UK weather: Rainy and humid conditions forecast by Met Office
The Met Office has revealed the exact year when 40C summer heatwaves will be the norm in Britain. Scientists have said 2022’s hot, dry summer, which saw 40C temperatures recorded in the UK for the first time ever, was a “sign of things to come” for the UK’s climate.
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Not only was last year the hottest in the UK according to Met Office records which began in 1884, but it was also the hottest on the Central England Temperature record that goes back to 1659.
The authors of the Met Office’s State Of The UK Climate 2022 said hot years like 2022 will be the average by 2060 if carbon emissions continue as expected. They described the 40C mark as “a real moment of climate history”.
Mike Kendon, climate scientist at the Met Office and the report’s lead author, said: “This was a rare event in the context of the current climate but our extremes of temperature are changing faster than our mean temperature and we know climate change increases the frequency, duration and spatial extent of heatwaves.”
He added that by the current emissions trajectory, 2022 would be considered a cool year by the standards expected for 2100.
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Professor Liz Bentley, Chief Executive of the Royal Meteorological Society, said: “If you look at future climate projections, we are on a path to go for hotter, drier summers.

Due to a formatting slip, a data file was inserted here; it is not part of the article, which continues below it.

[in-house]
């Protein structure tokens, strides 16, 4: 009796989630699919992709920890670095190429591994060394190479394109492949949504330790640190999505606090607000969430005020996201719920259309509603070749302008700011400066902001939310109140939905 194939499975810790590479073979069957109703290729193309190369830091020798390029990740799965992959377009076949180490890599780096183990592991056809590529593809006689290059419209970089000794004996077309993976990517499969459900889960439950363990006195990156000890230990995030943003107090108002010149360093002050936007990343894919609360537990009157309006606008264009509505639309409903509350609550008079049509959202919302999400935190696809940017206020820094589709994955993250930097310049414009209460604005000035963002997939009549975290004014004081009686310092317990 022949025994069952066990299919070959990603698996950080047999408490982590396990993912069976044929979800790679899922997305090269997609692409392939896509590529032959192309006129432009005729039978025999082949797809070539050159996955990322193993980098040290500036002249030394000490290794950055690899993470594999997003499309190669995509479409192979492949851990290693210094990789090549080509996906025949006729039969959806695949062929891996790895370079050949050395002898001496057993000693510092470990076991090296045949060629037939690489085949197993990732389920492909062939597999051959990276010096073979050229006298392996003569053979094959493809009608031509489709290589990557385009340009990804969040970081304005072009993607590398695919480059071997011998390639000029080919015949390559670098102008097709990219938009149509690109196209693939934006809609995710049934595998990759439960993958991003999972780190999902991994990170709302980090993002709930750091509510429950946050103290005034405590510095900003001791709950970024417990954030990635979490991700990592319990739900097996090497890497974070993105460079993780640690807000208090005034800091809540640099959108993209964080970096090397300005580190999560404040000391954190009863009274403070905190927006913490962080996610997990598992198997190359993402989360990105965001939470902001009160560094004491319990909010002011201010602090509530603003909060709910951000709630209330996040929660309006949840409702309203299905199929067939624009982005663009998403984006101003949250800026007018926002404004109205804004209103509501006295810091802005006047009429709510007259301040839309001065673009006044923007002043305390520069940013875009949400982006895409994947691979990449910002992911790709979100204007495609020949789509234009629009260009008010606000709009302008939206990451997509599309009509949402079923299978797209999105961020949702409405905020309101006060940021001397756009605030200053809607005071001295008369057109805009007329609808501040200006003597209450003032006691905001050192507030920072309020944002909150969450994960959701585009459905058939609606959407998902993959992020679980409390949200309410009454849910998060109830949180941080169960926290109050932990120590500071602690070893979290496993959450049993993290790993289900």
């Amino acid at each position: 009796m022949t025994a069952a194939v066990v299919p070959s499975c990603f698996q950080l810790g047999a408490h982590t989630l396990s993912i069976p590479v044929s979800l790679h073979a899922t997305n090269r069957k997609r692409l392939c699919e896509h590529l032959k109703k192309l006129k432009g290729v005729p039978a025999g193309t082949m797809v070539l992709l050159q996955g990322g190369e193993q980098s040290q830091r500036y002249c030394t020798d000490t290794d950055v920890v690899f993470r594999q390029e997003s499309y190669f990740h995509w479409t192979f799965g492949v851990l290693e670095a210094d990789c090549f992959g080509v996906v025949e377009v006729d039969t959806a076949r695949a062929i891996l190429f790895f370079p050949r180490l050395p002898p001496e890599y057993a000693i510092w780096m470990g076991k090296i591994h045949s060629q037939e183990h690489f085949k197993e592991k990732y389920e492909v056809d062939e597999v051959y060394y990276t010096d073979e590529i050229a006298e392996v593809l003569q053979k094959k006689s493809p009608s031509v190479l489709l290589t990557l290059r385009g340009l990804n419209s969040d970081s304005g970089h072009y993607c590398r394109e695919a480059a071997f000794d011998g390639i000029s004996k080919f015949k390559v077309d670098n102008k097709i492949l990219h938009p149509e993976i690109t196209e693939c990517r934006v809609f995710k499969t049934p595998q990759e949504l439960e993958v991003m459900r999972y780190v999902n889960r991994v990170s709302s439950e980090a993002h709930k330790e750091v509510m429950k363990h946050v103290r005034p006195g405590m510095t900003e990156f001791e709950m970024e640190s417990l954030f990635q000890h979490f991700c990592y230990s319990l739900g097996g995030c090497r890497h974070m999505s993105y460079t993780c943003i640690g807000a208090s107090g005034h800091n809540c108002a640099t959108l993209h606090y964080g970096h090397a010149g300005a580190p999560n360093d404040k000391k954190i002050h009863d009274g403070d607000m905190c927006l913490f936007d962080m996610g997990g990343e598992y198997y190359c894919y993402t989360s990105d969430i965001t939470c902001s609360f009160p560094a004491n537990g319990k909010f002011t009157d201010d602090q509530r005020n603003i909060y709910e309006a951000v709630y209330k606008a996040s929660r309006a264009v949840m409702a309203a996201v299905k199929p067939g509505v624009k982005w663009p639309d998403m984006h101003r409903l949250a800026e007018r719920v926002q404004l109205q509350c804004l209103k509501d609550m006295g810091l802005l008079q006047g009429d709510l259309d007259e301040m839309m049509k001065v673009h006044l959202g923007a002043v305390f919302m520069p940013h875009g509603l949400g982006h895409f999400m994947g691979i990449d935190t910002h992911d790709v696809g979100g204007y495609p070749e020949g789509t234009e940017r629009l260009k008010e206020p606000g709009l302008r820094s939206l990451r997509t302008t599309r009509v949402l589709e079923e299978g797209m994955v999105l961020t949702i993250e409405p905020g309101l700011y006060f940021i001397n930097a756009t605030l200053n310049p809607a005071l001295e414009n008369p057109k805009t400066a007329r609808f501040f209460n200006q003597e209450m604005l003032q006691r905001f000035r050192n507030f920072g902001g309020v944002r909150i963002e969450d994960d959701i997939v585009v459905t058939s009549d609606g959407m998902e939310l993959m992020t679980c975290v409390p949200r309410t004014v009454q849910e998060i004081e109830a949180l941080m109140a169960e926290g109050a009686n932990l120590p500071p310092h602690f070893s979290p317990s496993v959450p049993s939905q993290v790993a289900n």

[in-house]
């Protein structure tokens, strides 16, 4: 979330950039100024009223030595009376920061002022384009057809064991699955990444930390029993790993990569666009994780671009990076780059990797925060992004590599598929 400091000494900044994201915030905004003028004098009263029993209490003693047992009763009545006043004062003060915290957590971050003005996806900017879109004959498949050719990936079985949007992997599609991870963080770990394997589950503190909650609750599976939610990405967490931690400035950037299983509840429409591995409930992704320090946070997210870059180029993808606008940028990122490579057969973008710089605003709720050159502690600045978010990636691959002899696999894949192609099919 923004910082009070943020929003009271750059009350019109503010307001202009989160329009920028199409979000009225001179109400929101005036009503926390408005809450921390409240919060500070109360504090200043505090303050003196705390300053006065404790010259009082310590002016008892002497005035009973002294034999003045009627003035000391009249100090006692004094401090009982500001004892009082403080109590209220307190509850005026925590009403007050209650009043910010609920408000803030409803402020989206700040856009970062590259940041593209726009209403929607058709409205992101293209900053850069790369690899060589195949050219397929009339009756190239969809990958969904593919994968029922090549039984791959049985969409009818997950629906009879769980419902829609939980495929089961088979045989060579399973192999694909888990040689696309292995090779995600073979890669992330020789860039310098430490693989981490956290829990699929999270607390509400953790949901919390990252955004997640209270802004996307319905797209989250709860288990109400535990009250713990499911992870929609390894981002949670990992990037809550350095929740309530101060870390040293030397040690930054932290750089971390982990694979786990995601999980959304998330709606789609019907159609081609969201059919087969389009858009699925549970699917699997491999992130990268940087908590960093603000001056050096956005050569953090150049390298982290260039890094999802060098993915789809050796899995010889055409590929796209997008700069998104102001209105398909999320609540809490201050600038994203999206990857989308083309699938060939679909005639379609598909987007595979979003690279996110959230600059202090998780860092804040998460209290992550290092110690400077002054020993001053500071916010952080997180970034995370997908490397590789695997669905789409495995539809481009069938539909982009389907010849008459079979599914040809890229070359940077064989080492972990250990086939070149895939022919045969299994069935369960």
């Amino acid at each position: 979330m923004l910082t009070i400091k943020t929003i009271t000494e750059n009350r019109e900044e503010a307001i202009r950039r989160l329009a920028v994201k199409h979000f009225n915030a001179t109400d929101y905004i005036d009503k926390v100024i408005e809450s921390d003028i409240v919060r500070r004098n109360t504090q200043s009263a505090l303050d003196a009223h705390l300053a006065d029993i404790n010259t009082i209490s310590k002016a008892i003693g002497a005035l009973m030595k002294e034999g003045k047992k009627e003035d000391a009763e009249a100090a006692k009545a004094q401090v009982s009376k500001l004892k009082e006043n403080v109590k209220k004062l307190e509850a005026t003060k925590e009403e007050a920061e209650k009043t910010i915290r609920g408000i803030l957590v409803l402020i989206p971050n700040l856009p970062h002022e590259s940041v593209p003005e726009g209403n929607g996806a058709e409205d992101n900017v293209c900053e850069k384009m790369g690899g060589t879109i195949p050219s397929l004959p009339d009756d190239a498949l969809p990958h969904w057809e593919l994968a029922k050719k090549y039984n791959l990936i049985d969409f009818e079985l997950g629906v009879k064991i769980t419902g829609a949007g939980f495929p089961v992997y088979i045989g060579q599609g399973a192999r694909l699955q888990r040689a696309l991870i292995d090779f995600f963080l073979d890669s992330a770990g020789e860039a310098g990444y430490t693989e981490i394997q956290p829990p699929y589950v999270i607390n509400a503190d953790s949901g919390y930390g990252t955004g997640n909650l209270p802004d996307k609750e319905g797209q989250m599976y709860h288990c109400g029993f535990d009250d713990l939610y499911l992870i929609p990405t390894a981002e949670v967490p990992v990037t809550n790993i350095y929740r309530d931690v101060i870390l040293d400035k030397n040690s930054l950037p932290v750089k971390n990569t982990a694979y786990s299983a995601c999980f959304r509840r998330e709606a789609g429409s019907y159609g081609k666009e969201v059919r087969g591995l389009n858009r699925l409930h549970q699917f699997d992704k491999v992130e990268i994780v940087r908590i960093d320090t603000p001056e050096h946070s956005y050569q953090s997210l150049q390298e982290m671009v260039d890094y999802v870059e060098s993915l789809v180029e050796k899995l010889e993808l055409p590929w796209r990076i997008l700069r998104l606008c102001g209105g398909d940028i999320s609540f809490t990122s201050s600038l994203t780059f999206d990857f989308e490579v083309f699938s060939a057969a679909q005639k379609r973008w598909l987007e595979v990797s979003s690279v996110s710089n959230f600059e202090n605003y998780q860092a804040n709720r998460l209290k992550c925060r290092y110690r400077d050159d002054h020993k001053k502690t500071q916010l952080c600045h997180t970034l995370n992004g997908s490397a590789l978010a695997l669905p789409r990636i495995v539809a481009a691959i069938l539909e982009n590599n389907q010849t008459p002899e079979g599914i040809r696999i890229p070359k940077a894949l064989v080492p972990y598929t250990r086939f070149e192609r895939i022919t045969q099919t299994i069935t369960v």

“So 2022 for me was very much a sign of things to come in future years with our changing climate.”
The Met Office report, which tracks the progress of the UK’s changing climate each year, noted temperatures are rising above 36C more frequently than in the past.
Between 1961-1990 the highest temperature recorded was 31.3C; between 1991-2020 it was 33.5; between 2013-2022 it was 35.7C and in 2022 it was 40.3C.
Leaves were on the trees for 16 days longer than the 1999-2021 average and some flowers and insects emerged days earlier than usual.
Last year was also a relatively dry year, though not as extreme as 1976, and while summers are getting hotter and drier, the year-long climate trends show the UK is getting wetter generally.
Five of the 10 wettest years in the UK since 1836 have occurred in the 21st century and the UK saw its wettest February, April, June, November and December on record in the years after 2009.
Sea levels are also continuing to rise due to the melting ice sheets in the polar regions with long term trends showing the rate has doubled in recent years compared to the 20th century, said report author Dr Svetlana Jevrejeva of the National Oceanography Centre.
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